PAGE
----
The NeuroGenderings Network

In March 2010, the Center for Gender Research at Uppsala University, and Isabelle Dussauge and Anelis Kaiser in particular, launched the first international and transdisciplinary NeuroGenderings conference in order to make available a platform for the exchange between scholars of neurofeminism. This conference was funded by the Swedish Research Council, as part of the excellence program GenNa: Nature/Culture and Transgressive Encounters, and by the Body/Embodiment Group at the Center for Gender Research (http://www.genna.gender.uu.se/themes/bodyembodiment/). At this meeting, the NeuroGenderings Network was initiated. Scholars from Europe, the United States, Canada, and Australia represent a broad range of disciplines such as neuroscience, the humanities, social and cultural studies, gender and queer studies, feminist science studies, and science and technology studies. They all research a variety of issues in the field of gender and the brain, evaluate the current state of neuroscientific methods, findings, representations, and interpretations of empirical brain research (neurofeminism), initiate dialogue across disciplinary borders, and develop detailed and enriched approaches for neuroscientific analyses themselves (feminist neuroscience). Moreover, the NeuroGender Group aims to develop concepts for more reflective debates in education and in all social spheres (an approach we call neuropedagogies). The NeuroGenderings Expert Group published its first results in a special issue of the journal Neuroethics, entitled “Neuroethics and Gender” (for an overview, see Dussauge & Kaiser 2012b).

The network grew after its second conference, entitled “NeuroCultures—NeuroGenderings II,” which was held at the University of Vienna from 13–15 September, 2012.3 The NeuroGender experts discussed the impacts of neuroscientific research on gender constructions in socio-political and cultural fields and–vice versa–analyzed the social and political underpinnings of the ongoing cerebralization of human life. The recently published volume Gendered Neurocultures: Feminist and Queer Perspectives on Current Brain Discourses (Schmitz & Höppner 2014) brings together differentiated analyses of scientific knowledge production focusing on sex, gender, and the brain and offers insight into gendered norms that frame current neurocultures. It also demonstrates how some of these norms could possibly be transformed while revealing how others persist in scientific and popular discourse. The volume, finally, presents novel concepts for incorporating gender-appropriate neuro-pedagogies in teaching and social discourse.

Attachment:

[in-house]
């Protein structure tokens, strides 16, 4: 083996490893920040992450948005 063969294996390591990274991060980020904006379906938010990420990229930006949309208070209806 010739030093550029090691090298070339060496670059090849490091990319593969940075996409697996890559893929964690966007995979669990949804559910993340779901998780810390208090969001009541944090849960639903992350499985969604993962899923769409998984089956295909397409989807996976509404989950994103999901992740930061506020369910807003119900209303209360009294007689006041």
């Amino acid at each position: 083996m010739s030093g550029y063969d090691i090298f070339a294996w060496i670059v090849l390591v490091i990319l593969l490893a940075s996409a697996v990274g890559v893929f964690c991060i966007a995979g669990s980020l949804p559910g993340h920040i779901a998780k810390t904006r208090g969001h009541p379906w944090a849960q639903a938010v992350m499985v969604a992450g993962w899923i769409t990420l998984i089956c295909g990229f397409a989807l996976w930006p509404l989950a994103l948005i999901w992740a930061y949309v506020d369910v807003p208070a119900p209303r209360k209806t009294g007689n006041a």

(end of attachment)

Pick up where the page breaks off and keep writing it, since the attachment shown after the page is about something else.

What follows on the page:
The NeuroGender Expert Group is in itself not homogeneous, neither in its disciplinary connection to the field, its perspective on neurosciences and current neurocultures nor concerning the theoretical assumptions and conclusions about these issues. In consequence, though ‘our’ knowledge production (as all scientific knowledge productions) has some common lines, others are more controversial (Kraus 2012b). The NeuroGenderings III conference, May 8–10, 2014 in Lausanne (Switzerland)4, organized by Cynthia Kraus and Anelis Kaiser, highlighted the different standpoints in the debate, and the discussion proceeds.

Citated from: Schmitz, Sigrid & Höppner Grit (2014): Feminist neuroscience: a critical review of contemporary brain research. Frontiers in Neuroscience. Special Issue Critical Neuroscience: The context and implications of human brain research, ed. by Suparna Choudhury, Jan Slaby & Daniel Margulies: doi: 10.3389/fnhum.2014.00546.